EPB officials said Friday that its Smart Grid is paying off in spades for customers.
David Wade said in two recent incidents, the sophisticated grid that was installed thanks to a $111.6 million federal grant saved the day.
He said during a fierce noon windstorm this week there were downed lines that briefly put 3,500 customers offline. But he said were it not for the Smart Grid, another 8,000 would have lost power.
Mr. Wade noted that is a 70-percent success rate.
Also, he said on Monday a large tree fell on Pine Ridge Road and downed a 46,000-volt line that serves three substations and 11,258 customers.
Mr. Wade said the Smart Grid went to work redirecting power supplies and saved over 10,000 customers from losing electricity.
On the remaining customers, he said a dispatcher was able to remotely fix the problem.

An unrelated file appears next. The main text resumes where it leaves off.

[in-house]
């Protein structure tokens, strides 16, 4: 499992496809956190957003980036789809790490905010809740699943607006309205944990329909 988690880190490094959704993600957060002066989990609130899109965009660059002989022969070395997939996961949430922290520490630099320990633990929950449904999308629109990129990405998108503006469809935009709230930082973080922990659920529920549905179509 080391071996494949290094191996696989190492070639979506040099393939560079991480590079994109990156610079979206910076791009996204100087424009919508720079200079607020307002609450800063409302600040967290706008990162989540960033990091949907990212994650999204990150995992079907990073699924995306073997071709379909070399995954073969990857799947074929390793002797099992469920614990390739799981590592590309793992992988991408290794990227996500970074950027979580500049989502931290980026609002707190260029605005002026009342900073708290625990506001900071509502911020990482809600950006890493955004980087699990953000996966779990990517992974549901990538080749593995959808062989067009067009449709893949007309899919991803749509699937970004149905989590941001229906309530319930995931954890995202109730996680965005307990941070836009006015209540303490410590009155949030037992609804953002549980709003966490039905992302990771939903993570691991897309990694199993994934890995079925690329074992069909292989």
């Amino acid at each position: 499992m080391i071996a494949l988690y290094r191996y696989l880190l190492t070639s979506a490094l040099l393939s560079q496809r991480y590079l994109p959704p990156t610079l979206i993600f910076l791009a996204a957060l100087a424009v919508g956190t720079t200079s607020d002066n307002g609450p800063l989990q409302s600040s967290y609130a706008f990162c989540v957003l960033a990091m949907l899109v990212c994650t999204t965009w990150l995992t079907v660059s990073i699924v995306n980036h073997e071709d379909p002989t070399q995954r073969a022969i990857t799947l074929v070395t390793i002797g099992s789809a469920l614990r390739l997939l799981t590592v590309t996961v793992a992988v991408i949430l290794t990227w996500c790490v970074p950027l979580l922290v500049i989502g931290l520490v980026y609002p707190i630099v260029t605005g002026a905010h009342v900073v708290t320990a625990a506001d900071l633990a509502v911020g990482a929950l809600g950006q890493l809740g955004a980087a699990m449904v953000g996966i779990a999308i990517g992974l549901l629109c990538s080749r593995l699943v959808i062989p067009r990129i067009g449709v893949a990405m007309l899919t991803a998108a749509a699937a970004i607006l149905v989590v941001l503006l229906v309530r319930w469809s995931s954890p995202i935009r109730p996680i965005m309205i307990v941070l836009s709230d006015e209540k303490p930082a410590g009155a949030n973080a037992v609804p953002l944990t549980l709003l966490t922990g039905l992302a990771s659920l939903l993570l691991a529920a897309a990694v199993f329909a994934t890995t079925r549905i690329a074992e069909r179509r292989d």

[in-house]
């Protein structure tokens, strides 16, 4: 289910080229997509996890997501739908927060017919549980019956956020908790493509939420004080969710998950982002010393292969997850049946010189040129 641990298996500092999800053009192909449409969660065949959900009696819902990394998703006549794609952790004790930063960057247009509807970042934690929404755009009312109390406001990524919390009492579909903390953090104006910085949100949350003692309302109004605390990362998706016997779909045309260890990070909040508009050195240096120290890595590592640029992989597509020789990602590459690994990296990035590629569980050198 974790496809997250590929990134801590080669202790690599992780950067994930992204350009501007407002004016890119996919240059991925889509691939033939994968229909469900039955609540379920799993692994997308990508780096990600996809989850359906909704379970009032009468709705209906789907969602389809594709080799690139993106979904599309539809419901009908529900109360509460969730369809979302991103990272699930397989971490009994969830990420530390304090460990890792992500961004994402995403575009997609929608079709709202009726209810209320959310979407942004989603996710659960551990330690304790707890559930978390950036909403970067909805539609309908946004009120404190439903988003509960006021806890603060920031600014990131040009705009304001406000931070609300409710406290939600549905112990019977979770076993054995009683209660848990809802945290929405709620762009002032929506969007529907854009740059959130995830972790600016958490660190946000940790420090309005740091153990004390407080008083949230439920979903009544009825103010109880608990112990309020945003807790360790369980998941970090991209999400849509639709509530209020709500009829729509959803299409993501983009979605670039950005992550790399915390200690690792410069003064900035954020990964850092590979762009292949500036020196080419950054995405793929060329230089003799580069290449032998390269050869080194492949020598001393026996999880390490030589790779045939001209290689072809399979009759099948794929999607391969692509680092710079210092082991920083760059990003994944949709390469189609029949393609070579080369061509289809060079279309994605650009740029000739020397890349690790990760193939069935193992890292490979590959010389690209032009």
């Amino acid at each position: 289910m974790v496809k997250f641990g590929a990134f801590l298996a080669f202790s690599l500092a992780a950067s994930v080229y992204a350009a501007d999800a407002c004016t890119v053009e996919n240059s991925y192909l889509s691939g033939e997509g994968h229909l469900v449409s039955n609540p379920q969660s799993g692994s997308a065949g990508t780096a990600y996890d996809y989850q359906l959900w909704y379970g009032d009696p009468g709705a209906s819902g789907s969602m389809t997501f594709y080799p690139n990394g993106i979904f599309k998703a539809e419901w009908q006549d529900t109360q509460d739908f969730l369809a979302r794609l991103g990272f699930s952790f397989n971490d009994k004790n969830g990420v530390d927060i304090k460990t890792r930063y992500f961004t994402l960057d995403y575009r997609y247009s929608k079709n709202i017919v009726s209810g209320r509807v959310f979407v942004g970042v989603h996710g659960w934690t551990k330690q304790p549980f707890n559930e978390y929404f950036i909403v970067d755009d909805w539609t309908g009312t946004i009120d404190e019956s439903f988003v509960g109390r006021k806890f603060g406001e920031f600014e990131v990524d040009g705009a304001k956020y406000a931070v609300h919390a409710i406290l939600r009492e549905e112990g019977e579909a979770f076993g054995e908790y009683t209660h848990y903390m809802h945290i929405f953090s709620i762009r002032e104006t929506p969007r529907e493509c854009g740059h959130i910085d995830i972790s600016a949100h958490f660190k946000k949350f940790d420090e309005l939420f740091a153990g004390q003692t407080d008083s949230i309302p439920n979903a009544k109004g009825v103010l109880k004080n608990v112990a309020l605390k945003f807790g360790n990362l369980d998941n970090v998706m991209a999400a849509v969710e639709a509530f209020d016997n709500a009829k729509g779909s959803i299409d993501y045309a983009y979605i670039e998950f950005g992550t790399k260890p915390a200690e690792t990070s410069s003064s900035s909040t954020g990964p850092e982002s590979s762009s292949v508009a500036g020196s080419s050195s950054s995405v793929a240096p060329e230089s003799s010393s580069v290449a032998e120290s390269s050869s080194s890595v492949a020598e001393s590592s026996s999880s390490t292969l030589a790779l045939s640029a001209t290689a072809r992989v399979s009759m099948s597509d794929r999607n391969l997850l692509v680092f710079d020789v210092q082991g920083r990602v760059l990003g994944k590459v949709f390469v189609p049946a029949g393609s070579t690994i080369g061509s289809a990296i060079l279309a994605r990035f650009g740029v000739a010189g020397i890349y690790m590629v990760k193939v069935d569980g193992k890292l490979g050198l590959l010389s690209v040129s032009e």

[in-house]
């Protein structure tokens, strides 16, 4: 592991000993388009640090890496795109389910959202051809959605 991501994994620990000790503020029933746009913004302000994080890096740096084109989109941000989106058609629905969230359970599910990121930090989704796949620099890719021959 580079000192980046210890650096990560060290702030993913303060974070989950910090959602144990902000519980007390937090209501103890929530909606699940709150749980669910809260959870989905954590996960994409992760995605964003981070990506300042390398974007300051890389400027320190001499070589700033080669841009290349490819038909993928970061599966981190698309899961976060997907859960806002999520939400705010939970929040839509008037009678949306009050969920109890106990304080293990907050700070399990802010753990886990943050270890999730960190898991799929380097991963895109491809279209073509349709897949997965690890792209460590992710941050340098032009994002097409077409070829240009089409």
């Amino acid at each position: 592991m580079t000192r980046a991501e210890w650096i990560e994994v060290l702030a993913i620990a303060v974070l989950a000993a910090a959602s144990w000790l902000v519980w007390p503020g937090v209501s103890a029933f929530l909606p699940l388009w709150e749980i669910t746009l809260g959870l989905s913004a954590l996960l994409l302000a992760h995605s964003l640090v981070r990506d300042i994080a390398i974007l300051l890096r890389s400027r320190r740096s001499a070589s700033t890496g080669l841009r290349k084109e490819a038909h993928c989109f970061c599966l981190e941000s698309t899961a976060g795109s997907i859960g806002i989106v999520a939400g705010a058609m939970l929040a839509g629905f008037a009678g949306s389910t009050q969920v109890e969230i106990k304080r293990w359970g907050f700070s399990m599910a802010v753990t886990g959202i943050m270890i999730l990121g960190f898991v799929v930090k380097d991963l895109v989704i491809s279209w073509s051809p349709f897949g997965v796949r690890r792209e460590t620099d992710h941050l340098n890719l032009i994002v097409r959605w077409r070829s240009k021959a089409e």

In the old days, he said, "It would have taken quite a while to locate and fix all the 38 switches that were involved."
Harold DePriest, EPB president, said it is estimated that the Smart Grid has a $50 million-$60 million benefit annually in saving customers from losing power and productivity.
"That's large," he said.
Joe Ferguson, EPB board chairman, said, "That's why we call it the Smart Grid."
He added, "The investment is paying off handsomely."
Greg Eaves, EPB finance director, said $105.8 million of the grant amount has been spent. He said EPB plans to apply for the remainder of the grant funding through an extension of the deadline.
"We won't leave any money on the table," he said.
Mr. DePriest said a group of engineers from Nippon T&T (Japanese equivalent of AT&T) is coming to the EPB to study the Smart Grid.
Also, Harvard Business School researchers are planning a case study of EPB.